I also remember less pleasant things, like the egg kichel slipped to this unsuspecting goy one Passover...if they try this with you, don't fall for it! Dust, I tell you, dust and ashes (both presumably Kosher for Passover) are its only ingredients.

But I digress. Yes, Teresa groks 'grok'. Also she can recite the beginning of the Canterbury Tales in the original Middle English, and parody it in the same tongue if it suits her. She can deliver bilingual puns without batting an eyelash. Best of all, she's not above deliberately setting up someone else with a straight line, which in comedy is noble indeed.

#17 ::: Rachael ::: (view all by) ::: May 30, 2003, 04:45 PM:

I do so enjoy fannish lore, feel free to enlighten us newbies more often!

I have found the news coverage of this Spelling Bee very heartening. I have heard many radio segments on it, and it was in the A, B, and variety section of the newspaper this morning!
Being congenitally spelling challenged I have nothing but awe for those brave little'uns. (Don't 'spose there's any way to get a spell check on the comment board? It would sure make my day!)

#18 ::: Jane Yolen ::: (view all by) ::: May 30, 2003, 05:34 PM:

Good spelling is evidently genetic. The gene missed me by a wide margin. My daughter is worse. My husband is a good speller and so are my boys.

Evidently, you can train your eye and your ability somewhat. But alas, at my age I am hopeless.

Jane

#19 ::: Teresa Nielsen Hayden ::: (view all by) ::: June 03, 2003, 12:44 PM:

I firmly believe it's partly genetic. I learned to spell via the exact same method used by all the other extremely good spellers I know: the ability popped up around the time I turned seven. The only time I ever worked at it was when I was competing in spelling bees, but that was just data acquisition, like throwing marbles into a bucket: fuchsia, eleemosynary, pharaoh, etiquette, syzygy, parallelism, jodhpurs, supersede, accommodate, minuscule, sacrilegious...

My number-two brother wasn't standing behind the door when they handed out brains, but he's sweated spelling all his life. He's put a hundred times -- a thousand times -- incalculably more effort into it than I ever have; and he still doesn't have the grasp of it I had when I was ten. Neither does Beth Meacham, or Steve Brust, or Erik Olson. Neither did my Granny, who as a kid was made to think she was dumb because she couldn't spell, and never entirely stopped believing it.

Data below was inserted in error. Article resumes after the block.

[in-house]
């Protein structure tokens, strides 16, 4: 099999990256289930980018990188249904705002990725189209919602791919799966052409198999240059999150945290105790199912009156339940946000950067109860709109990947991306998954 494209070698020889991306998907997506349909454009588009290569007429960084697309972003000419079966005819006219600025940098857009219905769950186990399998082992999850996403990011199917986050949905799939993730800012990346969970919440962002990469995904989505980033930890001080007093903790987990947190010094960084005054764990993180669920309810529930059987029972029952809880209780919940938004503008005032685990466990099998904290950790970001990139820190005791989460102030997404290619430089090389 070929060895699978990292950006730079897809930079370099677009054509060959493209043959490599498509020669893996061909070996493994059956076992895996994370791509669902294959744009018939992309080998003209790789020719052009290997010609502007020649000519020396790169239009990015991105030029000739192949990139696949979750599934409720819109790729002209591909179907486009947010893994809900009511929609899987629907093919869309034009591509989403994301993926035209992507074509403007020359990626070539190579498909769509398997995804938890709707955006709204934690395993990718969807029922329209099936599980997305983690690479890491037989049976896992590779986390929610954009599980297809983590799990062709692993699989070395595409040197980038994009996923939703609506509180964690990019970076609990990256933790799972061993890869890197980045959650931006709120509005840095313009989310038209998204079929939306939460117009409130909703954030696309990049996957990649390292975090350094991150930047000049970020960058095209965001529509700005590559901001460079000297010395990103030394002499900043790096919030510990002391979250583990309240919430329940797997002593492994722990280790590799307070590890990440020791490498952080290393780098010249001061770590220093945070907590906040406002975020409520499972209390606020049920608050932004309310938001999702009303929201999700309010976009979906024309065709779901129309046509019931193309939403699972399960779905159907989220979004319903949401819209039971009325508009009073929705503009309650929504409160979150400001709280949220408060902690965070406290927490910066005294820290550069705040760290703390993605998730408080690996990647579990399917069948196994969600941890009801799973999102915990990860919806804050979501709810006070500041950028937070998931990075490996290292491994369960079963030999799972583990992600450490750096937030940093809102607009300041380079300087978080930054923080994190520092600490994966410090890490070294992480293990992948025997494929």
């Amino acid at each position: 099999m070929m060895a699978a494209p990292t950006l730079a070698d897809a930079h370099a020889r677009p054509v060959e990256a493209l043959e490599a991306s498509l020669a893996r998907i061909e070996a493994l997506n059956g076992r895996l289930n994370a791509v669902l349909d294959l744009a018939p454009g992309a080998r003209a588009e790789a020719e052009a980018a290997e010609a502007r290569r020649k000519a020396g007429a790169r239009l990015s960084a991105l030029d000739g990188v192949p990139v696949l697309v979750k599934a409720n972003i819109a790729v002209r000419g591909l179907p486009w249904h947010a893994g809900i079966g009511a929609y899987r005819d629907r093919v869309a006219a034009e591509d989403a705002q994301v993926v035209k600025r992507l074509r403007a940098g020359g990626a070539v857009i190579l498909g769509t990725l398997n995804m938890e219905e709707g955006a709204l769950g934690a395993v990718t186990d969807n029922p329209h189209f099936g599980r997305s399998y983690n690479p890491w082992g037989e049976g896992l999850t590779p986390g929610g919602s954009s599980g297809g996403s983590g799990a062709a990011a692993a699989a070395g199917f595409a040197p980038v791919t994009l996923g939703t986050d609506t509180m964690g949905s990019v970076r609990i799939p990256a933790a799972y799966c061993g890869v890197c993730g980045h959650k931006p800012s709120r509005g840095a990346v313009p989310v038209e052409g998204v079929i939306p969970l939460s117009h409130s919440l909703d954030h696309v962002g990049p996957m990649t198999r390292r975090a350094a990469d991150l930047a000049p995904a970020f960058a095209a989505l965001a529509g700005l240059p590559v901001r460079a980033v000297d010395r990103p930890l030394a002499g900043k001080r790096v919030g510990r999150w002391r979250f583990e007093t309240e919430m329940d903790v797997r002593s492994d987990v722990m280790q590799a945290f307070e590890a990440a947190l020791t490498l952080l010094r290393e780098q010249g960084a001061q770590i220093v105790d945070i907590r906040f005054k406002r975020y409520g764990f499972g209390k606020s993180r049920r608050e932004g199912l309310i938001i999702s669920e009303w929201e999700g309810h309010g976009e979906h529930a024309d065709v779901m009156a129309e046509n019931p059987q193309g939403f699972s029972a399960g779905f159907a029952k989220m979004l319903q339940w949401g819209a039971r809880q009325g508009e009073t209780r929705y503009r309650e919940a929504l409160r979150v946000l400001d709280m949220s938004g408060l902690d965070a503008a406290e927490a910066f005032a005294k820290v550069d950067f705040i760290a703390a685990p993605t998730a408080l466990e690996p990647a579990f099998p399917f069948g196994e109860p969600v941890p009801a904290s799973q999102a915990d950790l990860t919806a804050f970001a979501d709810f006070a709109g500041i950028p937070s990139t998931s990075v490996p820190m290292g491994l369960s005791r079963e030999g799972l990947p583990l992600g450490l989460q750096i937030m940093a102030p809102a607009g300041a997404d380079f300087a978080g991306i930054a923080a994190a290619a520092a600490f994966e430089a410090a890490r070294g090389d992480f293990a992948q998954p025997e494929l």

Patrick, now, is in the middle range. He's a pretty good speller, but he gets some words wrong. He used to misspell separate until I pointed out that it's from the same root as parity. Bing! Penny drops, he's never misspelled it since. He's finally gotten hierarchical nailed, too.

I can see some point to having weekly spelling lessons for kids like Patrick was. For kids like me, it's a combination freebie and waste of time. But for those who'll always have to struggle with spelling, I have to think it would make more sense to teach them phonics, etymology, and spelling strategies -- why things are spelled the way they are, as well as how -- rather than the straight memory-work of learning this week's wordlist. If they could remember spellings, they wouldn't have a problem in the first place.

What I absolutely don't see the justice of is grading all the different sorts as though they were engaged in the same task.

#20 ::: Anne ::: (view all by) ::: June 03, 2003, 01:13 PM:

And on a similar note, yesterday's United Feature Syndicate crossword (that's the very easy one) had the clue "empathize" for a four-letter word ending in K. My goodness, I think we're mainstream!

#21 ::: Xopher ::: (view all by) ::: June 12, 2003, 02:35 PM:

Teresa, I think it was Jon Singer who told me about research that showed that visual spellers tend to spell well, while aural spellers (those who "sound it out") tend to spell badly.

I think the genetic part is your sense-channel predisposition.

Corrollary: people who read a lot (assuming the books are spelled correctly; some I've read have made me compress my lips, I'm afraid - 'supercede' wasn't even the most egregious dereliction) will, in general, spell better than people who do not, because their visual image of the correctly-spelled word is reinforced more. I'd love to do a study on this.

#22 ::: rosalee karefa-smart ::: (view all by) ::: December 22, 2003, 11:50 AM:

I am just watching espn2's broadcast of the 2003 spelling bee. To my horror, I heard the word, "semplice," repeatedly MISpronounced "semplUHchay," even when the contestant asked more than once whether the word could not be pronounced "sempl--SHORT 'I'--chay." And just now, the word "cubitiere" was mispronounced. In both cases, the children mis-spelled their words at precisely the mispronounced syllable! This is really painful.

#23 ::: Teresa Nielsen Hayden ::: (view all by) ::: December 22, 2003, 10:55 PM:

Say what? This is awful.

I remember being in a spelling bee with one of those. He asked me for what I could only hear as "emphitheatre", and if I hadn't squeaked "What?!", and gotten a sympathetic laugh out of the audience, I might not have had the nerve to ask for a definition. I did. It was "amphitheatre", and I could have gone down right there on a word I knew perfectly well.

As the baseball fans say, you hate to see this kind of thing at this level of play.